Paper is one of the surfaces most commonly tested for fingerprints in forensics. Unfortunately, it is particularly difficult to make fingerprints on paper visible. In the journal Angewandte Chemie, Israeli scientists have now introduced a new method developed specifically for use on paper.
It produces a “negative” of the fingerprint and is, in contrast to conventional methods, independent of the composition of the sweat residue left behind.
In many criminal cases, paper evidence plays an important role and it would be useful to know through whose hands checks, documents, or paper currency have passed. Studies have shown that only about half of the fingerprints present on paper can be made sufficiently visible. The main reason that this does not work consistently seems to be the highly variable composition of the sweat left behind on the paper.
A team led by Daniel Mandler and Joseph Almog at the Hebrew University of Jerusalem has now developed a procedure that avoids these problems. It involves a sort of inversion of an established method in which gold nanoparticles are first deposited onto the invisible fingerprints, followed by elemental silver, similar to the development of a black and white photograph.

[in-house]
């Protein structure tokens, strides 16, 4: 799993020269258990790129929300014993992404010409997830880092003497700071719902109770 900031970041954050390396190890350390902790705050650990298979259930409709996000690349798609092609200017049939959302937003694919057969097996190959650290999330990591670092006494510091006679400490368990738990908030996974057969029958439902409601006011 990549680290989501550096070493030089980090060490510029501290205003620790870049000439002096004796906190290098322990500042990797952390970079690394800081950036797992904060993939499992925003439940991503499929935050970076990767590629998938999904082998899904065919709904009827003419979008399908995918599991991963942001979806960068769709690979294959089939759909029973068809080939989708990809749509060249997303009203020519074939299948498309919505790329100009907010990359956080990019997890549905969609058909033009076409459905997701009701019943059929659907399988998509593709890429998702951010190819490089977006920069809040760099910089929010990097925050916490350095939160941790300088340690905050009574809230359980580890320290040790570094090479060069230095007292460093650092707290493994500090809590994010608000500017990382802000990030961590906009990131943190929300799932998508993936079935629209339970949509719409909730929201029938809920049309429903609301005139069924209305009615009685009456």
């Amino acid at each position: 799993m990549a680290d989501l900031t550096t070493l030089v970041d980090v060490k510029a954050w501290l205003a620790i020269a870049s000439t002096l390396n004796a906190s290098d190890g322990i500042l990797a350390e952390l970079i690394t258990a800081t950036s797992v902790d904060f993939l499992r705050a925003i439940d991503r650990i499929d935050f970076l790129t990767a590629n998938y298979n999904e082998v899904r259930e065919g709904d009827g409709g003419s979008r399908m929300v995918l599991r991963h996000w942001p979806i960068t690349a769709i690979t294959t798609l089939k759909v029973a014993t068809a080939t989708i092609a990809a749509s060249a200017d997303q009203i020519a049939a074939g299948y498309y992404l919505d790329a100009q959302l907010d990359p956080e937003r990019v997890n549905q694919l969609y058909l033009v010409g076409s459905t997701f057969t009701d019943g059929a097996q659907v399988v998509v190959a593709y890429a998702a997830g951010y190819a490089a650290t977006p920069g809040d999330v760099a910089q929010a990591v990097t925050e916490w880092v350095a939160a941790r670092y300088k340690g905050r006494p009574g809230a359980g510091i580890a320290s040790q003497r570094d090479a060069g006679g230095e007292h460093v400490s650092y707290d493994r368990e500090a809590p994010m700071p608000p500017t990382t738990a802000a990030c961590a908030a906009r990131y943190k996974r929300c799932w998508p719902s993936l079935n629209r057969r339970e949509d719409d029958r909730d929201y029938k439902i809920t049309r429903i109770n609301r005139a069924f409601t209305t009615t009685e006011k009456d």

In the conventional technique, the gold particles get stuck to components of the sweat in fingerprints. In contrast, the gold nanoparticles in the new method stick directly to the paper, not the sweat. This technique uses the sebum from the fingerprints, which effectively shields the paper beneath it from the gold nanoparticles. Treatment with a developer containing silver, which turns the areas with gold on them black, results in a negative image of the fingerprint.
The secret to the success of these researchers is a special bifunctional reagent. The head of this molecule is an acylpyridazine group, which can bind to cellulose. The tail is made of hydrocarbon chains with a sulfur-containing group at the end, which binds to gold and attaches the molecule to the surface of the gold nanoparticles. When gold particles coated with these molecules are deposited onto paper with a fingerprint on it, the heads bind to the cellulose in the paper, avoiding the fat-containing lines.
Because only the fatty components of the fingerprints are used, the possibly unfavorable composition of the sweat in the fingerprint plays no role in this method. This technique also promises to alleviate another problem: if paper has become wet, it has previously been nearly impossible to detect fingerprints because the amino acids in the sweat, which are the primary substrate for current chemical enhancement reactions, are dissolved and washed away by water. The fatty components are barely effected.About the Author
Title: Visualization of Latent Fingermarks by Using Nanotechnology for Reversed Development on Paper: A Remedy to the Variation in Sweat Composition
Angewandte Chemie International Edition, Permalink to the article: http://dx.doi.org/10.1002/anie.201205259
Joseph Almog | Angewandte Chemie
Multi-institutional collaboration uncovers how molecular machines assemble